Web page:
ORANJESTAD, ARUBA/DEN HAAG- Searching for information about individuals who lived in slavery on Aruba and St. Eustatius has become easier with the online publication of two indexes and accompanying scans of colonial archives. Starting from June 30th, these indexes can be searched on the website of the National Archives of Aruba (ANA) and the website of the National Archives.
In the index “Aruba: Slavery and Emancipation, 1840-1863,” the enslaved population of Aruba can be traced during the last 25 years of slavery, up until Emancipation in 1863. It includes approximately 1,000 people, of which 450 became free in 1863 (one-fifth of the Aruban population). The database utilized a wide range of archival sources, including the 1863 Emancipation register, compensation lists for plantation owners (borderellen), registers of birth and death of the enslaved, requests, notarial deeds containing information about the buying and selling of enslaved people, and manumissions.
The index “Aruba: Slavery and Emancipation, 1840-1863” is the result of a collaboration between Raymond Hernandez from ANA and Coen van Galen from Radboud University Nijmegen (on behalf of the Historical Database Foundation Suriname and the Caribbean), with support from the National Archives in The Hague. The execution was carried out by Rosa M. Arends (ANA) and Wouter Raaijmakers and Matthias Rosenbaum-Feldbrügge (Historical Database Suriname and the Caribbean, HDSC), with advice from Edric Croes and Johny van Eerden (ANA) and Peter Scholing (National Library of Aruba).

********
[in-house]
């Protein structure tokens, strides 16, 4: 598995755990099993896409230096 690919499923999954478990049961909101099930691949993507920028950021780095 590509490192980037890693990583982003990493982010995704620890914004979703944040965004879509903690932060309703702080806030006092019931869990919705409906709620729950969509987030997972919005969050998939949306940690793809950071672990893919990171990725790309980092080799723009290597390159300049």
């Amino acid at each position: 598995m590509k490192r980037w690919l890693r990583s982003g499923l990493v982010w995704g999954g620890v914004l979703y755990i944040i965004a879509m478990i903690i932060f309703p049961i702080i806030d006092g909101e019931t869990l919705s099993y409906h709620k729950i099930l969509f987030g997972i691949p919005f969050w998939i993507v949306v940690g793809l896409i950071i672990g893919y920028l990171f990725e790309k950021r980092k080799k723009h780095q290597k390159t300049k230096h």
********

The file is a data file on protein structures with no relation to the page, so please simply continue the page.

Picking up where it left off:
The index “St. Eustatius: Borderellen and Emancipation Register, 1862-1863” refers to two lists: the St. Eustatius Emancipation register and the borderellen of the General Chamber of Audit. Both sources are now accessible online on the website of the National Archives. The emancipation register contains the names and surnames of the enslaved individuals who became free in 1863. The borderellen provide an overview of the compensations received by slave owners as compensation for the loss of “property.” The General Chamber of Audit verified the compensations paid by the Dutch government to former owners of freed enslaved people.
The publication of the index “St. Eustatius: Borderellen and Emancipation Register, 1862-1863” was a joint initiative of Nadine Busby-De Graf (Census Office, Oranjestad), Johan van Langen (National Archives), and Coen van Galen, executed by Wouter Raaijmakers and Coen van Galen (HDSC).
With the completion of these two new indexes, archives related to the Dutch slavery past are now more easily searchable. Some original documents had been in a moderate to poor physical condition for a long time, but through digitization, the information is now available. Regardless of the location of the physical documents, whether they are in Aruba, St. Eustatius, or The Hague, the digital reproductions are now accessible online for everyone.
Restoration and Digitization
The National Archives collaborates with institutions in partner countries to make more sources about the Dutch colonial and slavery past available online for researchers and interested individuals. Additionally, the National Archives in The Hague is working on the restoration and digitization of documents from its own collection related to the Dutch slavery past, which will be made available online in the coming months and years.